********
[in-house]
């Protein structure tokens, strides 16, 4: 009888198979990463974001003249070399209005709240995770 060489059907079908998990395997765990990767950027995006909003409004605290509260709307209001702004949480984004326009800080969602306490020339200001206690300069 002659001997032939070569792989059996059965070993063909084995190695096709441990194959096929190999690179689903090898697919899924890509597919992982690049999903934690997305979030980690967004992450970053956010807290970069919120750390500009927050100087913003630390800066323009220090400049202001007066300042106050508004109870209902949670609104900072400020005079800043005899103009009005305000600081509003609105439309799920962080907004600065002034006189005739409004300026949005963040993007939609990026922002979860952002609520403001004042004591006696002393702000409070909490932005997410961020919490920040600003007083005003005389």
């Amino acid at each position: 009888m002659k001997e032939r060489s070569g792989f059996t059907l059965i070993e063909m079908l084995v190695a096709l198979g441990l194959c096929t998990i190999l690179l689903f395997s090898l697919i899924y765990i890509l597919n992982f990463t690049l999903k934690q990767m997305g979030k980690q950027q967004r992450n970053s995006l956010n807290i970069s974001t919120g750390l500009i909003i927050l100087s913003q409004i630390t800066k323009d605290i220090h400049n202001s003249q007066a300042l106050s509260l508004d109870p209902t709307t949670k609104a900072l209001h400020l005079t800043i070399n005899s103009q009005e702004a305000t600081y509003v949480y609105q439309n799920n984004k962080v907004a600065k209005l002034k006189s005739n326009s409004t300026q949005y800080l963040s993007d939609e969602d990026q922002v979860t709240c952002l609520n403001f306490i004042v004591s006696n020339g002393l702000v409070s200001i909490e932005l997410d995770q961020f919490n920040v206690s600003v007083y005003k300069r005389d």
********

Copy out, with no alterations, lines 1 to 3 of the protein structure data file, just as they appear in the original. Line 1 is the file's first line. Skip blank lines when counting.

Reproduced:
[in-house]
């Protein structure tokens, strides 16, 4: 009888198979990463974001003249070399209005709240995770 060489059907079908998990395997765990990767950027995006909003409004605290509260709307209001702004949480984004326009800080969602306490020339200001206690300069 002659001997032939070569792989059996059965070993063909084995190695096709441990194959096929190999690179689903090898697919899924890509597919992982690049999903934690997305979030980690967004992450970053956010807290970069919120750390500009927050100087913003630390800066323009220090400049202001007066300042106050508004109870209902949670609104900072400020005079800043005899103009009005305000600081509003609105439309799920962080907004600065002034006189005739409004300026949005963040993007939609990026922002979860952002609520403001004042004591006696002393702000409070909490932005997410961020919490920040600003007083005003005389």
């Amino acid at each position: 009888m002659k001997e032939r060489s070569g792989f059996t059907l059965i070993e063909m079908l084995v190695a096709l198979g441990l194959c096929t998990i190999l690179l689903f395997s090898l697919i899924y765990i890509l597919n992982f990463t690049l999903k934690q990767m997305g979030k980690q950027q967004r992450n970053s995006l956010n807290i970069s974001t919120g750390l500009i909003i927050l100087s913003q409004i630390t800066k323009d605290i220090h400049n202001s003249q007066a300042l106050s509260l508004d109870p209902t709307t949670k609104a900072l209001h400020l005079t800043i070399n005899s103009q009005e702004a305000t600081y509003v949480y609105q439309n799920n984004k962080v907004a600065k209005l002034k006189s005739n326009s409004t300026q949005y800080l963040s993007d939609e969602d990026q922002v979860t709240c952002l609520n403001f306490i004042v004591s006696n020339g002393l702000v409070s200001i909490e932005l997410d995770q961020f919490n920040v206690s600003v007083y005003k300069r005389d």